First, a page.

Young children may put anything in their mouths. This is part of learning. Many household products can be poisonous if swallowed, if in contact with the skin or eyes, or if inhaled.
MEDICINES: Vitamins with iron, cough and cold medicine, allergy and asthma medicine, and pain and fever medicine
HOUSEHOLD PRODUCTS: Cleaning products, mothballs, furniture polish, drain cleaners, weed killers, insect or rat poisons, lye, paint thinners, laundry or dishwasher detergent, antifreeze, windshield washer fluid, gasoline, kerosene, and lamp oil
Keep harmful products locked up and out of your child’s sight and reach.
Use safety latches or locks on drawers and cabinets where you keep dangerous items.
Take extra care during stressful times and when you are away from home.
Call medicine by its correct name. You do not want to confuse the child by calling medicine “candy.”
Always replace the safety caps immediately after use.
Never leave alcohol within a child’s reach.
Seek help if your child swallows a substance that is not food. Call the Poison Help Line at 1-800-222-1222 or your doctor. Do not make your child vomit.
Keep the following telephone numbers by your phone:
EMERGENCY (usually 911): ____________
Keep products in their original containers. Never put nonfood products in food or drink containers.
Read labels with care before using any product.
Teach children not to drink or eat anything unless it is given by an adult.
Do not take medicine in front of small children. Children tend to copy adult behavior.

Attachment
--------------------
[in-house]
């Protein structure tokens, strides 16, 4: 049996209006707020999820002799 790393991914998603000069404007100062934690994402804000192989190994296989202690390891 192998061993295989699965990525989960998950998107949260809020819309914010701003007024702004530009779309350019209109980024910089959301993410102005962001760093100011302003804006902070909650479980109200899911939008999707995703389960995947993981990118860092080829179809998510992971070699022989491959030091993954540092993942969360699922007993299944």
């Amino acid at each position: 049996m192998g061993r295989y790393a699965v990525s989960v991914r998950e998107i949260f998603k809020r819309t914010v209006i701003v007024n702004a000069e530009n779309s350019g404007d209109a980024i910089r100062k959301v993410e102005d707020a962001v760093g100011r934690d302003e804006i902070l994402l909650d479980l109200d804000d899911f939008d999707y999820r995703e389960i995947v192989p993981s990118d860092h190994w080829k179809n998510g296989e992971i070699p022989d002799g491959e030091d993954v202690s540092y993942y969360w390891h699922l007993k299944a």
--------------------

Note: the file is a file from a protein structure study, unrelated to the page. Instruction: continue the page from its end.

Check your home often for old medications and get rid of them by disposing of them properly. Many communities have a locked drop box for old or unneeded medications. You can search for a drop box at https://apps2.deadiversion.usdoj.gov/pubdispsearch. If no drop box is available in your area, mix medications with something unappealing like old coffee grounds or kitty litter, seal it in a plastic bag, and put it in the trash. Only flush medications if you have no other choice.
Get rid of substances used for old-fashioned treatments such as oil of wintergreen, boric acid, ammoniated mercury, oil of turpentine, and camphorated oil.
There is more of a danger of poisoning when you are away from home, especially at a grandparent’s home. Check carefully for dangerous substances that may be within reach in the house or in purses.
Patient education handouts from TIPP—The Injury Prevention Program help pediatricians implement injury prevention counseling for parents of children newborn through 12 years of age.
The information in this publication should not be used as a substitute for the medical care and advice of your pediatrician. There may be variations in treatment that your pediatrician may recommend based on individual facts and circumstances.